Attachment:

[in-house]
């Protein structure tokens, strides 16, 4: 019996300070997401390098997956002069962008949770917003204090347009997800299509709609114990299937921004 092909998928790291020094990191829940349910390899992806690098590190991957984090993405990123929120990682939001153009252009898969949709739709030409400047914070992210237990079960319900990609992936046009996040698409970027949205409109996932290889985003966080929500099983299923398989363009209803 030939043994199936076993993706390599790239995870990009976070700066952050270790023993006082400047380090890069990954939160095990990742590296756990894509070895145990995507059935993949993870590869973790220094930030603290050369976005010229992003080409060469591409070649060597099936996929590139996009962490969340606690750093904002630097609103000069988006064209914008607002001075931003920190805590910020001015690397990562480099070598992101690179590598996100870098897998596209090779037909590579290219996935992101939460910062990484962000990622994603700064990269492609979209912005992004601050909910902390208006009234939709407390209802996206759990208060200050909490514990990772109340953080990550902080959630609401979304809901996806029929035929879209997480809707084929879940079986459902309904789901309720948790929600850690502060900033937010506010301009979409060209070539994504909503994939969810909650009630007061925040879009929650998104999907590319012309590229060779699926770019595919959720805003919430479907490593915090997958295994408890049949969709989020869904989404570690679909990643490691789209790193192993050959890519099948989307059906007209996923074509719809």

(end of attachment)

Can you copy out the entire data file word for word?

[in-house]
């Protein structure tokens, strides 16, 4: 019996300070997401390098997956002069962008949770917003204090347009997800299509709609114990299937921004 092909998928790291020094990191829940349910390899992806690098590190991957984090993405990123929120990682939001153009252009898969949709739709030409400047914070992210237990079960319900990609992936046009996040698409970027949205409109996932290889985003966080929500099983299923398989363009209803 030939043994199936076993993706390599790239995870990009976070700066952050270790023993006082400047380090890069990954939160095990990742590296756990894509070895145990995507059935993949993870590869973790220094930030603290050369976005010229992003080409060469591409070649060597099936996929590139996009962490969340606690750093904002630097609103000069988006064209914008607002001075931003920190805590910020001015690397990562480099070598992101690179590598996100870098897998596209090779037909590579290219996935992101939460910062990484962000990622994603700064990269492609979209912005992004601050909910902390208006009234939709407390209802996206759990208060200050909490514990990772109340953080990550902080959630609401979304809901996806029929035929879209997480809707084929879940079986459902309904789901309720948790929600850690502060900033937010506010301009979409060209070539994504909503994939969810909650009630007061925040879009929650998104999907590319012309590229060779699926770019595919959720805003919430479907490593915090997958295994408890049949969709989020869904989404570690679909990643490691789209790193192993050959890519099948989307059906007209996923074509719809």